I have wanted to write this post for a while. Last February, the Santa Clara Quilt Association invited me to give a lecture and teach a two day workshop. They chose the workshop Abstraction of Place.

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Quilt maker and teacher extraordinare, Roberta Horton once told me, that if as soon as you learn something you want to go out and share it with others—you are a teacher. That is me. The minute I get something right in my head, I can’t wait to tell you about it. Here is a great piece of Roberta’s work.


One of the best things about teaching is that you, as the teacher, learn so much. When you first realize this it can make you feel insecure—as the teacher you are suppose to know everything. But you do not. And there will always be a student who will try and stump you. At first, I would be defensive when this happened. But eventually I realized teaching is learning. Embrace it.


There are many different types of teachers out there. Some are stern task masters while others will have you hold hands and hum together. I fall some where in the middle. (Thinking about over-the-top-break-you-down-and-build-you-up teachers, always makes me think of the movie Whiplash.  J.K. Simmons’s Academy Award performance is insane.)url.jpg

I believe the most important thing for me to do is to create an enviroment where the vulnerable state of creativity can manifest itself without censorship from me, the student, or her peers. As visual artists and quilt makers our work is visible to everyone around us. Writers can easily hide what they have writen on the page, but we cannot. As we work through ideas everyone can see our struggles and our successes. This can be an incredibly intimidating situation.


Conjuring a safe space for creativity is easier to do with a group that already knows and supports each other. The Santa Clara Quilt Association had this down. They were ready to learn together.


Before the workshop some of the students had expressed concerns about their ability to do the work. I had concerns about my ability to lead them. Abstraction of Place is probably my most advanced workshop. It combines lessons from all of my other workshops and challenges you to abstract an image using color, pattern, and repetition. I also realized on day two of the class that the name of the workshop was ALL wrong and really giving students mis-information about the class. We talked about this and with my students help we decided to change the name of the workshop to—Abstraction Through Color, Pattern, and Repetition.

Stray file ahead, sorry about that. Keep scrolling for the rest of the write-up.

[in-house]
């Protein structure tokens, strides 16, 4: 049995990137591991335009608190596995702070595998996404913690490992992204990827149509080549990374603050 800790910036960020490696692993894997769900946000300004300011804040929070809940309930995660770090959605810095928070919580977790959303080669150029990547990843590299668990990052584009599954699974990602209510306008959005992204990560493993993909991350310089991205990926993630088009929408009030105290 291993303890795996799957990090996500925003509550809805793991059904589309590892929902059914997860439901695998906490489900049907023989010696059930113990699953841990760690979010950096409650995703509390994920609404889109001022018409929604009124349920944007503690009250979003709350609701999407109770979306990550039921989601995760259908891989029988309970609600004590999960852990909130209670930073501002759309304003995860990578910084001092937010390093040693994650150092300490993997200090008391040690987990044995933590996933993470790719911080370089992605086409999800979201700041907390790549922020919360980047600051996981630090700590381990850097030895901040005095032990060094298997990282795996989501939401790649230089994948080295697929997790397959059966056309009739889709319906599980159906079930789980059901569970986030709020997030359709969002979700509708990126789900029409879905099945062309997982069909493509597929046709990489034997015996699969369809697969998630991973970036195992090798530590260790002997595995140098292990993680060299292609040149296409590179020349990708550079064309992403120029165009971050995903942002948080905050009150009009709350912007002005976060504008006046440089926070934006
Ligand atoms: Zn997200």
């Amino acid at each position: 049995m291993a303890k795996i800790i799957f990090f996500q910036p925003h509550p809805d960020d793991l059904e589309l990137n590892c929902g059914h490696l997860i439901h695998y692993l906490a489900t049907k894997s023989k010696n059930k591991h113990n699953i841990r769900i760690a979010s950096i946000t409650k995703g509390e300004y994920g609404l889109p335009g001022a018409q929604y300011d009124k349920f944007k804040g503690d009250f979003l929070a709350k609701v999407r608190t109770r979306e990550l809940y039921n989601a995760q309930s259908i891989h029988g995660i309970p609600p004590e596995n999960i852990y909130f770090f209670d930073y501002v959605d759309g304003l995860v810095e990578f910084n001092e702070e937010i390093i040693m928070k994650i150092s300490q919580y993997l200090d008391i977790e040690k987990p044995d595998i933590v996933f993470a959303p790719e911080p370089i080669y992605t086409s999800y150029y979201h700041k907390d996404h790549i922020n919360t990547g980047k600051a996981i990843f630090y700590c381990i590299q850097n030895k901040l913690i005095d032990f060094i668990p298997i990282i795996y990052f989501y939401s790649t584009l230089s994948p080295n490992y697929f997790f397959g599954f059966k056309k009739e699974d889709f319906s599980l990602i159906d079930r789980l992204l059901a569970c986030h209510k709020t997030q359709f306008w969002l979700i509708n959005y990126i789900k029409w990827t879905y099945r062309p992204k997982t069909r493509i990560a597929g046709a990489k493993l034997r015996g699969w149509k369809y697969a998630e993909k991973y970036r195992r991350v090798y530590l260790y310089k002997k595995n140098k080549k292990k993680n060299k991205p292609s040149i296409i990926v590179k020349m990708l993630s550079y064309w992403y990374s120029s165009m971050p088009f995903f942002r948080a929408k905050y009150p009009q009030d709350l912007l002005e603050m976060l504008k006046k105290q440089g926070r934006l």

I also believe that it is my duty as a teacher to met the student where she is. To work from that place. If she only feels comfortable copying my work. So be it. If she wants to go off on a tangent and make things unrelated to what I am teaching. Okay. If she wants to learn what I have to teach. Let’s go.


I knew the first few hours were going to be very rough, but if we could get through that, and I could start working one on one with each student things would begin to happen.


I am so glad we had two full days together. This gave everyone, including myself, time to work through an assortment of obstacles. Some were stuck on selecting their palette. Some had chosen images to work with that were going to take lots of time to break into abstraction. Some really wanted to learn about another one of my workshops—Making Prints out of Solids. We did it all.


Once I deliver the lecture portion of a workshop, I then begin to work the room visiting every student whether they want me to or not. I tell my students I Want You to Want Me.


When I was a young quilt maker, I would hid my work from the teacher. I was that insecure. Then I realized. DUH. She is the teacher because she has something to tell me. If I don’t share my work, I won’t get to hear it.


I see the students who try to hide from me, and I understand. So I will visit with them, and we may or may not talk about their work. We may talk about grandkids, cooking, or travel. It all goes back to creating an enviroment where students feel empowered to share what is inside of them.


You know what Oscar Wilde said—“Be yourself; everyone else is already taken.”

And that is my role as a teacher. I hope to put my students in touch with their creative selves and then translate that into pieced cloth. It’s a good gig.


One of the great joys of teaching is when a student sends you an email with images of her finished work. HINT. HINT. Joan Spencer sent me these lovely images of her work from the workshop. She combined lessons from Making Prints of out Solids with the now newly named class Abstraction through Color, Pattern, and Repeition.


The piece was designed for an exhibition of Arts of the Covenant called “Awakenings in Darkness and Light”.  It will be shown at the Twin Pines Art Center in the Manor in Belmont, CA from June 1-June 30, 2016. You should go see it if you are in that hood.